*** w73 6/1 pp. 350-351 Questions from Readers ***
• Does not John 2:19 indicate that Jesus would resurrect himself?—U.S.A.
As evident from the context, John 2:19 pertains to the death and resurrection of the Lord Jesus Christ. We read: "Jesus said to them: ‘Break down this temple, and in three days I will raise it up.’ Therefore the Jews said: ‘This temple was built in forty-six years, and will you raise it up in three days?’ But he was talking about the temple of his body. When, though, he was raised up from the dead, his disciples called to mind that he used to say this; and they believed the Scripture and the saying that Jesus said:"—John 2:19-22.
It should be noted that, in telling about the fulfillment of Jesus’ statement, the Bible does not say ‘he raised himself up from the dead,’ but "he was raised up from the dead." Other scriptures clearly show that God was the One who resurrected his Son. The apostle Peter told Cornelius and his relatives and close friends: "God raised this One up on the third day." (Acts 10:40) Hebrews 13:20 speaks of God as the One "who brought up from the dead the great shepherd of the sheep with the blood of an everlasting covenant, our Lord Jesus." And, in his letter to the Romans, the apostle Paul wrote: "If, now, the spirit of him that raised up Jesus from the dead dwells in you, he that raised up Christ Jesus from the dead will also make your mortal bodies alive through his spirit that resides in you." (Rom. 8:11) Accordingly, Jesus Christ simply could not have meant that he would raise himself up from the dead.
Jesus, however, did know that he was going to die and be resurrected. On another occasion he told unbelieving scribes and Pharisees: "A wicked and adulterous generation keeps on seeking for a sign, but no sign will be given it except the sign of Jonah the prophet. For just as Jonah was in the belly of the huge fish three days and three nights, so the Son of man will be in the heart of the earth three days and three nights." (Matt. 12:39, 40) Having this advance knowledge about his death and resurrection, Jesus, in a predictive sense, could speak of ‘raising up the temple of his body.’ Since he foretold it, it was just as if he was going to do it. This might be illustrated with Ezekiel 43:3, where the prophet Ezekiel states: "I came to bring the city [Jerusalem] to ruin," that is, by foretelling its destruction. Ezekiel as an exile in Babylon had no part in actually destroying Jerusalem; that was done by the Babylonians. But his prophecy, being divinely inspired, made it as good as done. (Compare also Jeremiah 1:10.) Similarly, Jehovah God resurrected his Son, but Jesus could speak of doing so in a prophetic sense.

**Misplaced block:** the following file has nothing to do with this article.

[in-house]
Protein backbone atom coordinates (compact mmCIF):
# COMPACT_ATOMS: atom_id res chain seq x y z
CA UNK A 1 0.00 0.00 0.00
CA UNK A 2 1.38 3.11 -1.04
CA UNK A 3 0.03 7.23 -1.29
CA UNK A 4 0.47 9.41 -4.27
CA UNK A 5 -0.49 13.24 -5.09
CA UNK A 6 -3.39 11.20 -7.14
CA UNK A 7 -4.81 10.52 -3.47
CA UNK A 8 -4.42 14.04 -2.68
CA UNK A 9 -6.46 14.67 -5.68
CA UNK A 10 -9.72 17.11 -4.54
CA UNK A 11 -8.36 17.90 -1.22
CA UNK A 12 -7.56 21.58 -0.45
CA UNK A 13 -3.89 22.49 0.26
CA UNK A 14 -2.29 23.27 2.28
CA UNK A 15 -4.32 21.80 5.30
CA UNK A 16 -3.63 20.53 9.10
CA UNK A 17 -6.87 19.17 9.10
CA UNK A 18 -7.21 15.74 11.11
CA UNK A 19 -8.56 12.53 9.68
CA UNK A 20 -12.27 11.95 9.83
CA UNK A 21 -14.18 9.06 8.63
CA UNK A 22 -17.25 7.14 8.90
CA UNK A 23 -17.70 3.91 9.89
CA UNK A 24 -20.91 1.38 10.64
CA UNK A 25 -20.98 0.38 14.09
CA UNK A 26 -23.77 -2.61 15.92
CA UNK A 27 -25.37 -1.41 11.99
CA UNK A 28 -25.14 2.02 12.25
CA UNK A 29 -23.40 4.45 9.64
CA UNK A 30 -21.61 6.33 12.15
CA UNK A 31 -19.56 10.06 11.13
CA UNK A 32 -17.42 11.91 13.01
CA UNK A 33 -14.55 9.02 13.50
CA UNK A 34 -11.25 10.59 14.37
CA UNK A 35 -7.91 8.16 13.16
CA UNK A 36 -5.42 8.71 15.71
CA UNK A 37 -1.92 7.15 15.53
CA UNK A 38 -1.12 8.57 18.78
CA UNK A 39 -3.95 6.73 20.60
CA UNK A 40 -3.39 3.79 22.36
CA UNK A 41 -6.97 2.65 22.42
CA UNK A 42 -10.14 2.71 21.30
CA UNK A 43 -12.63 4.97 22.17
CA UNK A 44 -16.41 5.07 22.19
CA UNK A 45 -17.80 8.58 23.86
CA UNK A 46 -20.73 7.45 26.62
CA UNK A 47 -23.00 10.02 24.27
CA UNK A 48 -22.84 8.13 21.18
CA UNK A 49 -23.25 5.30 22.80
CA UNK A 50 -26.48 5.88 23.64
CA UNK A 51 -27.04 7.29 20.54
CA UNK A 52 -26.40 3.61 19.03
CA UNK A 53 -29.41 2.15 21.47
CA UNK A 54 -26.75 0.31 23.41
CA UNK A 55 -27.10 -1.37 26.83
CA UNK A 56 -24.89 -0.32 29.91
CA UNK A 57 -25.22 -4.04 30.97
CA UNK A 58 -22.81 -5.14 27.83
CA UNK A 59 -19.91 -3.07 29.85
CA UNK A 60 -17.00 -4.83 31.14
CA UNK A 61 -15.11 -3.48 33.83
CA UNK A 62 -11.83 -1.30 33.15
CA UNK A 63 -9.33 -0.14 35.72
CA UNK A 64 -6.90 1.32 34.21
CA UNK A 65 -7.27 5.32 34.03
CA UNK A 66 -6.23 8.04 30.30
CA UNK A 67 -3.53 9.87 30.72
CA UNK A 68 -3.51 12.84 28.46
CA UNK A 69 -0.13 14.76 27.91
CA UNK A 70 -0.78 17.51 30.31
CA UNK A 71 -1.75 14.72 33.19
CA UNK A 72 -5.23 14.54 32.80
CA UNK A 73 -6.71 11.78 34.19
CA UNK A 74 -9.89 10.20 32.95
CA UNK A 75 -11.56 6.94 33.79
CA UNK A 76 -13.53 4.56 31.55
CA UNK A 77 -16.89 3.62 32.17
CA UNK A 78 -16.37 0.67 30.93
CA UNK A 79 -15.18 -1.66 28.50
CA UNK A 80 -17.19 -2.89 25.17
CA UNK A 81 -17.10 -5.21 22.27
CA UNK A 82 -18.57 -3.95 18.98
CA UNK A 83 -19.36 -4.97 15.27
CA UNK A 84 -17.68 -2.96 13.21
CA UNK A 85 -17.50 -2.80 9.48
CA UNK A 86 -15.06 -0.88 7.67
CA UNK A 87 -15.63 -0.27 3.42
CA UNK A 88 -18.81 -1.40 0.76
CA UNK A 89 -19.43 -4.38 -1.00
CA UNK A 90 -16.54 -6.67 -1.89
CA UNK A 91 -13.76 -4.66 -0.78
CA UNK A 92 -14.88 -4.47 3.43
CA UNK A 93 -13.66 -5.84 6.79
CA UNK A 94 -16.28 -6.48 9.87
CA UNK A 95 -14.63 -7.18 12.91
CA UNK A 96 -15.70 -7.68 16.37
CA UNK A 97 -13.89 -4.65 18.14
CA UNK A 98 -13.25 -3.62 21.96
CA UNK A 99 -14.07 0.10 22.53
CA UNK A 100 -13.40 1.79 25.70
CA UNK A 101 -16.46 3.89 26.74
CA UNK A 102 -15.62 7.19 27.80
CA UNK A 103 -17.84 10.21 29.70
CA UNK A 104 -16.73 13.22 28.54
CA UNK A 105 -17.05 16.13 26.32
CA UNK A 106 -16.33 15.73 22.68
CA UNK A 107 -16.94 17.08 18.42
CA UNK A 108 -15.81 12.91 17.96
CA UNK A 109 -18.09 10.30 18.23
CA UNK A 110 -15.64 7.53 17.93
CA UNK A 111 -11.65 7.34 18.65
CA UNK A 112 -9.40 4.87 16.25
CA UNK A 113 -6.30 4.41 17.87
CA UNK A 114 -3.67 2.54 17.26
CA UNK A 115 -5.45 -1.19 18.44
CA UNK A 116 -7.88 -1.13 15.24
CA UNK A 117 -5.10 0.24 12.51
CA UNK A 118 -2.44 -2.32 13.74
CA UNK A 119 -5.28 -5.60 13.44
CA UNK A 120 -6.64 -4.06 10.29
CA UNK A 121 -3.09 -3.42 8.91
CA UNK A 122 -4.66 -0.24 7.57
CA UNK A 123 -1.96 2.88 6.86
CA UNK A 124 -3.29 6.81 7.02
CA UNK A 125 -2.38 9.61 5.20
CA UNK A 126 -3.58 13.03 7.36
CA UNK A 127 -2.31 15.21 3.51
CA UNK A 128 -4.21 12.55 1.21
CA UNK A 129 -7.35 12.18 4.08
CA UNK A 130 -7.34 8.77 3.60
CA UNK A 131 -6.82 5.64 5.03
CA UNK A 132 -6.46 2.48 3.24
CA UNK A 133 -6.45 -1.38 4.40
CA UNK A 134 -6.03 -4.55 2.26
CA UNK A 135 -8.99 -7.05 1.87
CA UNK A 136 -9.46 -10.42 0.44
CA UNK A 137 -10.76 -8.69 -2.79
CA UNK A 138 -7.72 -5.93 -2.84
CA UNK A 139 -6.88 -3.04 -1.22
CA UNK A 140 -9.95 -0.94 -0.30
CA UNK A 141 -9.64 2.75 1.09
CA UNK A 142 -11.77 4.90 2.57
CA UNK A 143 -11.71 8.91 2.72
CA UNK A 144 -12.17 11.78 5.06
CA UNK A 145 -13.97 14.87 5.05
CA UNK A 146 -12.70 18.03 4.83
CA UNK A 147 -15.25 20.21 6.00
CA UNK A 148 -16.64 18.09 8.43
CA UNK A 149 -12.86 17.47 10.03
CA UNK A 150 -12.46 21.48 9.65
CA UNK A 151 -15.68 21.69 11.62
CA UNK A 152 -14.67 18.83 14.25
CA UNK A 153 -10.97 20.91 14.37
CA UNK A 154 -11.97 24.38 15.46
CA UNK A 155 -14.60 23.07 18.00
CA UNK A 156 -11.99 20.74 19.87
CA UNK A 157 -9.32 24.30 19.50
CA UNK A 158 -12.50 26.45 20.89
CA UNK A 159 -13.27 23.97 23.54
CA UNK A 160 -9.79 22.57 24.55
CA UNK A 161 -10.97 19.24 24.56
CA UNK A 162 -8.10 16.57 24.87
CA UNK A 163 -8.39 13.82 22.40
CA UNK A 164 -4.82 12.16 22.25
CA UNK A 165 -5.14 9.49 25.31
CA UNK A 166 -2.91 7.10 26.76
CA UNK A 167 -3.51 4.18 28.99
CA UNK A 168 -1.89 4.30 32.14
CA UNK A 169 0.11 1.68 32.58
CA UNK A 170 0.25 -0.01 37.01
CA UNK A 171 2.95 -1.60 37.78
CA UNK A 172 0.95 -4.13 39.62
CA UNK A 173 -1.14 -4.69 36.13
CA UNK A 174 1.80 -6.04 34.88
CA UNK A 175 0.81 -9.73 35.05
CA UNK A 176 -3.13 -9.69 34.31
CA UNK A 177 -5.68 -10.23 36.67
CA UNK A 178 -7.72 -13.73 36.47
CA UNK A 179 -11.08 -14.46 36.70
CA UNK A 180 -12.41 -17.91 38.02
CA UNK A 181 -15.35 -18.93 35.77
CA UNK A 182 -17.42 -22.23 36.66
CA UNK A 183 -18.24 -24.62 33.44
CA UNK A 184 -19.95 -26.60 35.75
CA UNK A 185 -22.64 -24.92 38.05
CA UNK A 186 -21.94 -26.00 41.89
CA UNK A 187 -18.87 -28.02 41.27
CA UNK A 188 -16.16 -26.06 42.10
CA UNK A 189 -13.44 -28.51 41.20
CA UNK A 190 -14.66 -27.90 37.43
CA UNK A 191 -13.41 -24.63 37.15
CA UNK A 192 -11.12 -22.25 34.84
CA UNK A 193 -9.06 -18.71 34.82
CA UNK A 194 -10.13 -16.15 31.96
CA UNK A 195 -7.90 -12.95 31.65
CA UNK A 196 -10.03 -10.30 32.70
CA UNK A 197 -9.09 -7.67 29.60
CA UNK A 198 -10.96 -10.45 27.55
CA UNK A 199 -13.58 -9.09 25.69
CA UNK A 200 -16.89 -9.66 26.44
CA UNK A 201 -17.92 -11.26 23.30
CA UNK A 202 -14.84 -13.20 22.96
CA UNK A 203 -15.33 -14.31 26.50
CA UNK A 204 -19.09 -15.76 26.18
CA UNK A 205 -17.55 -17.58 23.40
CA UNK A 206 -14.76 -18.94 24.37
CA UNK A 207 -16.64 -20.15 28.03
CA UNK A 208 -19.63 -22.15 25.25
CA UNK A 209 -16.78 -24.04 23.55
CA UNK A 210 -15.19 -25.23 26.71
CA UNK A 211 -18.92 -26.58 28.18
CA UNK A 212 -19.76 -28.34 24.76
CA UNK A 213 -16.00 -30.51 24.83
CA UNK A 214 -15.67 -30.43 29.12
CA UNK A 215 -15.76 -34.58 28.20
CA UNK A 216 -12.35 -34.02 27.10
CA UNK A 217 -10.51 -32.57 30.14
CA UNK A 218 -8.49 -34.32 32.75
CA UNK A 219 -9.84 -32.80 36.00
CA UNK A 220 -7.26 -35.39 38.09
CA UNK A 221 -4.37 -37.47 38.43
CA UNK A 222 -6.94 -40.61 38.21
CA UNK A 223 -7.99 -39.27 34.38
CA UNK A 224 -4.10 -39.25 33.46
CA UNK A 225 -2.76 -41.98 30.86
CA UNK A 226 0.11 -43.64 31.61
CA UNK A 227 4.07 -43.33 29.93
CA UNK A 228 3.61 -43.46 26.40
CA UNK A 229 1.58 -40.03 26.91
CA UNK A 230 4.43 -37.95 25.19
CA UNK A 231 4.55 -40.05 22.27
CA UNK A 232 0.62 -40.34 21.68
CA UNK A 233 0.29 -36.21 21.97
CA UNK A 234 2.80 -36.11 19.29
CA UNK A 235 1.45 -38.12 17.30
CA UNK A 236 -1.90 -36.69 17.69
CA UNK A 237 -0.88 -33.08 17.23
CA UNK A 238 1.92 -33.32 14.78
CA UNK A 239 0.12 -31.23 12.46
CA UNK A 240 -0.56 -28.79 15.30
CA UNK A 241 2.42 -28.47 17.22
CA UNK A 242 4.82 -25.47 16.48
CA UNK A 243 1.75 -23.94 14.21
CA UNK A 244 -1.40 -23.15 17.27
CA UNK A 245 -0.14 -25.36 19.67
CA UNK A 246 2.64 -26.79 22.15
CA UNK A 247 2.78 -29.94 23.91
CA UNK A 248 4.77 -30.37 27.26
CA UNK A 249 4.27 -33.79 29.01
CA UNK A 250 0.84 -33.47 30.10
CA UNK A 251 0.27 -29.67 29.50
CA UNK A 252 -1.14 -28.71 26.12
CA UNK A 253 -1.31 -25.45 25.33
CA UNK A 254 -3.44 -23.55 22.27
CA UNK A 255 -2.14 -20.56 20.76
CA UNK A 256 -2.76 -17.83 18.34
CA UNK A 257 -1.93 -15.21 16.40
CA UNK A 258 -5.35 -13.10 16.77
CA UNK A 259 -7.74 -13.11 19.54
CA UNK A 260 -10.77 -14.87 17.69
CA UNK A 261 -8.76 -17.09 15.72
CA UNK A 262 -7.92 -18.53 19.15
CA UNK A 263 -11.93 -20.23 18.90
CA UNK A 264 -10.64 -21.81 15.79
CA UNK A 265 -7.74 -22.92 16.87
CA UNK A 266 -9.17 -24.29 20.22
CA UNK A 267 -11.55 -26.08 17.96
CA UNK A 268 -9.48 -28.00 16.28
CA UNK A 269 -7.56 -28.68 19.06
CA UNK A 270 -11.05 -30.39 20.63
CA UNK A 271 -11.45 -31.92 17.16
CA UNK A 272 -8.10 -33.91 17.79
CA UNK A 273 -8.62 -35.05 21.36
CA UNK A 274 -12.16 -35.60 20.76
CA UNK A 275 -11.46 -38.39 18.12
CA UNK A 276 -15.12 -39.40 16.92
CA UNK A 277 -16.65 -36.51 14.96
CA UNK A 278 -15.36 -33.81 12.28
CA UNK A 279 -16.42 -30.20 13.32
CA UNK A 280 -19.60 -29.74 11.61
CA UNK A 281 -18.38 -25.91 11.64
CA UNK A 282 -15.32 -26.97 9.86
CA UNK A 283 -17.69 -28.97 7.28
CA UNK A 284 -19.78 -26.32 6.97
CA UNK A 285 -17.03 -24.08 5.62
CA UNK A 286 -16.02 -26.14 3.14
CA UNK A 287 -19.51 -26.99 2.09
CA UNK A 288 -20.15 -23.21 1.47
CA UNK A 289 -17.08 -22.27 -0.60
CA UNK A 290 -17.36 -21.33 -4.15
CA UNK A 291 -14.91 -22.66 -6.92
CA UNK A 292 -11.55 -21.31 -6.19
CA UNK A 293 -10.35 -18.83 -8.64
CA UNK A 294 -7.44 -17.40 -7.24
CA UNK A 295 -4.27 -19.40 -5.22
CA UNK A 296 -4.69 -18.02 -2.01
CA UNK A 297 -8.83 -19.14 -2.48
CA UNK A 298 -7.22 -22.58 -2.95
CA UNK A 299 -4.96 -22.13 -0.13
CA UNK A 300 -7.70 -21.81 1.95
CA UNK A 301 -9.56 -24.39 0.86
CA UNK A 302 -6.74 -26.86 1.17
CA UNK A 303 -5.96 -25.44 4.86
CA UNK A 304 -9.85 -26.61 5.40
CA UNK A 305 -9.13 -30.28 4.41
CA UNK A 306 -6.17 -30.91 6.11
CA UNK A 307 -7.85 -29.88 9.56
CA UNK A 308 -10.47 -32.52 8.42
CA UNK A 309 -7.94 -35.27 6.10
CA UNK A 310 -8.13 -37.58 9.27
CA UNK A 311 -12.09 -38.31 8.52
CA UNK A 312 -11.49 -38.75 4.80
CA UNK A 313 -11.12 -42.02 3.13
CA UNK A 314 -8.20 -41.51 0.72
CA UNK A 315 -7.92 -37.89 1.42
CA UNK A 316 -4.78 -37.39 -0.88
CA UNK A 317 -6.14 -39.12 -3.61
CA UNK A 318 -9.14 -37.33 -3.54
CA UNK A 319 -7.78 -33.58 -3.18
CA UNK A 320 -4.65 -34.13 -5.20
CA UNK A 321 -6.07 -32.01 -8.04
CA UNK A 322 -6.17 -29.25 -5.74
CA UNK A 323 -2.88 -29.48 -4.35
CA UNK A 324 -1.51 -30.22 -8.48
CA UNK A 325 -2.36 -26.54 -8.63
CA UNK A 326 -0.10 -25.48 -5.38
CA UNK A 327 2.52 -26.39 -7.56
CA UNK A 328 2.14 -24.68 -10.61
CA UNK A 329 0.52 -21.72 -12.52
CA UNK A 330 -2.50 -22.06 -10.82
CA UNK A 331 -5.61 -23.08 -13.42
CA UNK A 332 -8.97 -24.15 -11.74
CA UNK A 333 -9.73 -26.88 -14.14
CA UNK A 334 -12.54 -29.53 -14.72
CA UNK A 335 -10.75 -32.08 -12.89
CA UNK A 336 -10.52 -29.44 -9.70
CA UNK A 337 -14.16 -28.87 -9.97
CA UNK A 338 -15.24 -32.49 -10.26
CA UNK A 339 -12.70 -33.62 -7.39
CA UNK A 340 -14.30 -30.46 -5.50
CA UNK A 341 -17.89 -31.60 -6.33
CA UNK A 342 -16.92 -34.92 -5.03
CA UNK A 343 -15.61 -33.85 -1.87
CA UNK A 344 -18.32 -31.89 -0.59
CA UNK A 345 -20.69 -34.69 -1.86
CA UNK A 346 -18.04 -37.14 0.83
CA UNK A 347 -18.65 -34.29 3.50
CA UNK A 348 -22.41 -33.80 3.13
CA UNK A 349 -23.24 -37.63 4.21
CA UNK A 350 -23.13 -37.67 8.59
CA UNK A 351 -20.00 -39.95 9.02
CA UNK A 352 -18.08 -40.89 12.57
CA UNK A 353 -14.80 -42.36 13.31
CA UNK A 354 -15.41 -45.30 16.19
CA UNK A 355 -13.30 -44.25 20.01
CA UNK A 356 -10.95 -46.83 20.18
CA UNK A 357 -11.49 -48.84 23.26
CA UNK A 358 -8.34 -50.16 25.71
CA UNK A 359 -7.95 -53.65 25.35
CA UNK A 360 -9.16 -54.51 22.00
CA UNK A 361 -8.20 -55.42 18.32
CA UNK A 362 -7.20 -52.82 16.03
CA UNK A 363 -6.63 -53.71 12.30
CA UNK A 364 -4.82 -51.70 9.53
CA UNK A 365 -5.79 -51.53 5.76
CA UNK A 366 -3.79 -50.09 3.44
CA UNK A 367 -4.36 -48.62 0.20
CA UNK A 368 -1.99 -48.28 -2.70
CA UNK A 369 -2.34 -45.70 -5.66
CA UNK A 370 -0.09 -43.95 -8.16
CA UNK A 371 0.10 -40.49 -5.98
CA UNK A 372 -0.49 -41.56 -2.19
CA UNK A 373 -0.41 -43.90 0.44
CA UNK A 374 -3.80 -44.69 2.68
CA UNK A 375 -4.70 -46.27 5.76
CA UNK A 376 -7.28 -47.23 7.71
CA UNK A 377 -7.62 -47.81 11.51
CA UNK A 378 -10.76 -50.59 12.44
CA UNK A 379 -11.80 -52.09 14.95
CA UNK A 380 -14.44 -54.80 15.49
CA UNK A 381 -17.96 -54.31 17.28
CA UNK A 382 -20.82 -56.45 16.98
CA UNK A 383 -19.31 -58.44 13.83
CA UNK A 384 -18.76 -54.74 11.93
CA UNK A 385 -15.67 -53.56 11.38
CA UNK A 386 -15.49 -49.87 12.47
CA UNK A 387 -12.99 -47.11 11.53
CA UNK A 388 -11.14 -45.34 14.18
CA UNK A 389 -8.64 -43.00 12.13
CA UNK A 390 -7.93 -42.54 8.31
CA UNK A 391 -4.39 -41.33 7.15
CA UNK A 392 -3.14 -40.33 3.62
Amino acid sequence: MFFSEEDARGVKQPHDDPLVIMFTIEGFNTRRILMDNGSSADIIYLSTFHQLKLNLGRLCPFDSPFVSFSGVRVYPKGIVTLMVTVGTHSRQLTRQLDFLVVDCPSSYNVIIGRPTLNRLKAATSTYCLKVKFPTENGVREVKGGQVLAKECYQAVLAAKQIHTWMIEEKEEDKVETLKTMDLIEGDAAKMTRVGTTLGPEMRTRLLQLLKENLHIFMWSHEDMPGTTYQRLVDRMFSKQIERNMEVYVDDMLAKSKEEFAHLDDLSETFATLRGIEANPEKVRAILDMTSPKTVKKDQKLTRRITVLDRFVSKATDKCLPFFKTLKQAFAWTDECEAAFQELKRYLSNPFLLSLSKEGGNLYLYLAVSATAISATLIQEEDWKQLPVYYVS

Moreover, God’s will, charge or command respecting his Son was that he die and be restored to life. Jesus willingly surrendered his life in harmony with his Father’s purpose. Jesus could therefore raise up the temple of his body in the sense that he had the authority to receive life again.
On the third day God commanded Jesus to rise from the dead, and he did so by accepting or receiving life at his Father’s hand, by God’s authority. Along with life as a spirit Son, he received the right to perfect human life that, by dying in full innocence, he had not forfeited. This merit of his human sacrifice he thereafter presented to his Father in heaven. (Heb. 9:11-14, 24-28) This is in agreement with Jesus’ words at John 10:17, 18: "The Father loves me because I lay down my life, to receive it back again. No one has robbed me of it; I am laying it down of my own free will. I have the right to lay it down, and I have the right to receive it back again; this charge I have received from my Father."—New English Bible.
The raising of his "body" is not an issue here (though subsequent appearances of that body were unrecognized by the apostles), because the WTS takes this resurrection to mean simply "a physical form."
Dishing this off as "a prophetic sense" is just another example of the allegorical interpretation methodology of that began within 100 years after Jesus died. The Historical Approach to the Bible (Howard Teeple) makes an interesting comment (p. 44):
History repeats itself, for the umpteenth time.